By Alireza Kermani
The Iranian authorities have accused a number of individuals and countries of instigating the nationwide civil unrest which started on December 28 in Mashhad, capital of northeastern Khorasan Province, and spread to other parts of the country. It is a long list which includes former President Mahmoud Ahmadinejad, UK Foreign Secretary Boris Johnson, the monarchists, the people’s Mojahedin of Iran [MKO], the leftists, the nationalists, Saudi Arabia and even Michael D’Andrea [a.k.a Ayatollah Mike, the head of CIA’s Iran Mission Center.]
The rush to blame others is a transparent attempt by the regime to divert attention from its domestic problems.
During a cabinet meeting on December 31, President Hassan Rouhani criticized U.S. President Donald Trump for speaking out in support of the protesters. Rouhani said: “This man in America who is sympathizing today with our people has forgotten that he called the Iranian nation terrorists a few months ago.” Rouhani added: “Some Arab countries are also celebrating the unrest in Iran.”
On January 2, Iran’s Supreme Leader Ayatollah Ali Khamenei said: “Foreign enemies tried to turn legitimate protests into an insurgency to overthrow the Islamic Republic.” He added: “Once again, the nation tells the U.S., Britain, and those who seek to overthrow the Islamic Republic of Iran from abroad that you’ve failed, and you will fail in the future.”
Shortly after Ayatollah Khamenei’s remarks, the Secretary of Iran’s Supreme National Security Council, Ali Shamkhani, told the Beirut-based pan-Arabist satellite TV, Al Mayadeen: “Close to 27 percent of all the hashtags for #Iran on social media and the internet have been created by Saudi Arabia. Meanwhile, Israel and the West are responsible for promoting and propagating these hashtags.”
In an open letter to Ali Shamkhani, Sadeq Zibakalam [an academic, author and political analyst], aid: “I was stunned by your allegations against Saudi Arabia. I had no idea Riyadh could influence thousands of Iranians youth to take part in nationwide protests. I was truly saddened by your outrageous assertion.”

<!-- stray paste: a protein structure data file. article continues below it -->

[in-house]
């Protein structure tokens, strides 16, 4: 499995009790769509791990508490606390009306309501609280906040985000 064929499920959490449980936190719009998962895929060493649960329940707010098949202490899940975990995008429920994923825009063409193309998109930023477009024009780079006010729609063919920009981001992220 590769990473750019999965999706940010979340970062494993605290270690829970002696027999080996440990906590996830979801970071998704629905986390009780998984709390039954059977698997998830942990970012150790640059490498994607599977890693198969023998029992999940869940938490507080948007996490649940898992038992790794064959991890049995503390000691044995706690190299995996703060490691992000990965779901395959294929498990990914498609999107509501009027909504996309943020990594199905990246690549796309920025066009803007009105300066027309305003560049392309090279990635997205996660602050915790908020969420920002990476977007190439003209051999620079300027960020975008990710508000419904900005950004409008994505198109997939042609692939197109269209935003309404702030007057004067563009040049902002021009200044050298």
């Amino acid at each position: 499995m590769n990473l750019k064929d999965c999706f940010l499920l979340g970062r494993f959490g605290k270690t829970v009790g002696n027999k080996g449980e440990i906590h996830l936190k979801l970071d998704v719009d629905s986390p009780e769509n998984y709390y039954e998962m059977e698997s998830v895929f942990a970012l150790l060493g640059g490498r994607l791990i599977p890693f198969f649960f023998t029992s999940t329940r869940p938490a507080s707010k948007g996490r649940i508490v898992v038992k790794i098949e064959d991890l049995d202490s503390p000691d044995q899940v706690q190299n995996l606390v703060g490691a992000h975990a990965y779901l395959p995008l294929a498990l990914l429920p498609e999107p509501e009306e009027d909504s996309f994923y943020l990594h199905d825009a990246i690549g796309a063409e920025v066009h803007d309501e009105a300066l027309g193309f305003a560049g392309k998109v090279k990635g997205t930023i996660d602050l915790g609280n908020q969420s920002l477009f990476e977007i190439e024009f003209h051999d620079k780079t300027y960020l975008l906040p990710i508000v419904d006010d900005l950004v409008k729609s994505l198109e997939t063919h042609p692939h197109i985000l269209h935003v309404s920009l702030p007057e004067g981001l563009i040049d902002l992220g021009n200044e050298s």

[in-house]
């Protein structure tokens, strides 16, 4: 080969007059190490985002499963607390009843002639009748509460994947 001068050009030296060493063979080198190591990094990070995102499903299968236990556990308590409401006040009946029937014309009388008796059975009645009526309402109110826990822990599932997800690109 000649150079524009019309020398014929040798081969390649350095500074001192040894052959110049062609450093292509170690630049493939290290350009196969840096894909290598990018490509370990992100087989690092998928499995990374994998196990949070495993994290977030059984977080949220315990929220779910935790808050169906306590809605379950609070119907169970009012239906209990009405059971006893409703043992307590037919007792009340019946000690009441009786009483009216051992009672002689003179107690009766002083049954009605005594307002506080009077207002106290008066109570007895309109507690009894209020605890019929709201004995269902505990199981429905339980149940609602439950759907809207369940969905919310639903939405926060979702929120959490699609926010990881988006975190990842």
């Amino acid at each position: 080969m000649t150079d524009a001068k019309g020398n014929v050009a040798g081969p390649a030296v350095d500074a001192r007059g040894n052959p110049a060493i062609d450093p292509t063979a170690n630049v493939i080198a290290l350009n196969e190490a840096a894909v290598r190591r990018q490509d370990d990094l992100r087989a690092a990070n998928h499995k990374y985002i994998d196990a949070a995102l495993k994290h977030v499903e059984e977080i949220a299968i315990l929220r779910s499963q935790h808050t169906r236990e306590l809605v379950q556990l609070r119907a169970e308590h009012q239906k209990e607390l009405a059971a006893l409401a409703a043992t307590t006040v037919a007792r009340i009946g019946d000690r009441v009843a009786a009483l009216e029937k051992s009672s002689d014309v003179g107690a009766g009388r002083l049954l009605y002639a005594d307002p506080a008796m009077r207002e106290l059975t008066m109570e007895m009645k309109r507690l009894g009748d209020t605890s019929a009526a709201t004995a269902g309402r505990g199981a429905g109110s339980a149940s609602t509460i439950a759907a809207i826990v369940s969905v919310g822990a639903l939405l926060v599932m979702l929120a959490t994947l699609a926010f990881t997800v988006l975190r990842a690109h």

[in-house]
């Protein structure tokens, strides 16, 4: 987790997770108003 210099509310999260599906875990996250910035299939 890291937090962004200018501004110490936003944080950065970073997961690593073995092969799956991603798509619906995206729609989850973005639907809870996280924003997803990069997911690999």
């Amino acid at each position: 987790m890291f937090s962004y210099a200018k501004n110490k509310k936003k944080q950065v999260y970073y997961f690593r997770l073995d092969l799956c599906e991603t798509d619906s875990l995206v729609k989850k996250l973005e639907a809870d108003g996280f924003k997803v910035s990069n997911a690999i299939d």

Meanwhile, the commander of the Islamic Revolutionary Guards Corps [IRGC], Major-General Mohammad Ali Jafari, has insinuated that a “former government official” might have incited the protests. Some sources believe that commander Jafari was referring to former President Mahmoud Ahmadinejad. Speaking to reporters, Jafari said: “The call to protest started with a website that is linked to an individual who, in the past, has expressed his opposition to the values and principles of the Islamic Republic.”
Former Intelligence Minister Heydar Moslehi [2009-2013] claims that the UK has played a major role in fueling the recent unrest. He said: “Since the 1979 Revolution, the MI6 has been plotting against the Islamic Republic. The UK Foreign Secretary travelled to Iran two months ago in order to pass on secret codes to the British spies operating inside our country.”
On January 5, Iran’s Attorney-General, Mohammad Jafar Montazeri, said the authorities had identified the person who had engineered the protests, IRNA [Islamic Republic News Agency] reported. “The recent protests, ostensibly against the high cost of living, were engineered by Michael D’Andrea, the former head of CIA’s Counterterrorism Center,” IRNA reported, quoting Montazeri. Montazeri also claimed that the CIA had set up an “operation room inside Iran where monarchists, leftists and MKO members gather to plot against the Islamic Republic.”
At a news conference on January 6, the Secretary of the Expediency Council, Mohsen Rezaei, asserted: “A few months ago, the head of the CIA’s Iran Mission Center held a meeting in Erbil, Iraq with the former secretary of Saddam Hussein’s son, Saddam’s brother-in-law, MKO members, Saudi agents and representatives from Massoud Barzani [former Kurdish President]. It was decided to launch a campaign on cyberspace in December with the ultimate goal of toppling the Islamic Republic in January and February.”
Rezaei claimed that the CIA had planned an “effective convergence strategy” to undermine the regime. He contended: “The agency thought that nationwide unrest would result in authorities losing control of the cities. Their plan was to arm the protesters, forcing deadly confrontations with the police and security forces. The crisis would have given an excuse to the U.S. to demand that the U.N. Human Rights Council [UNHRC] draft a resolution against Iran and impose fresh sanctions. And ultimately use the MKO in the final phase of their operation.” Rezaei said: “This plan was conceived at a meeting between Saudi officials and MKO representatives in Paris three years ago.”
These elaborate conspiracy theories put forward by present and former senior officials betray the establishment’s palpable fear of losing power and control. The protests posed an existential threat to the regime. They signaled the beginning of the end for the Islamic Republic. The truth is that most if not all of those who protested in the streets were ordinary Iranians who were angry at the state for failing to create jobs, improve living conditions, tackle social injustice and safeguard citizens’ human rights.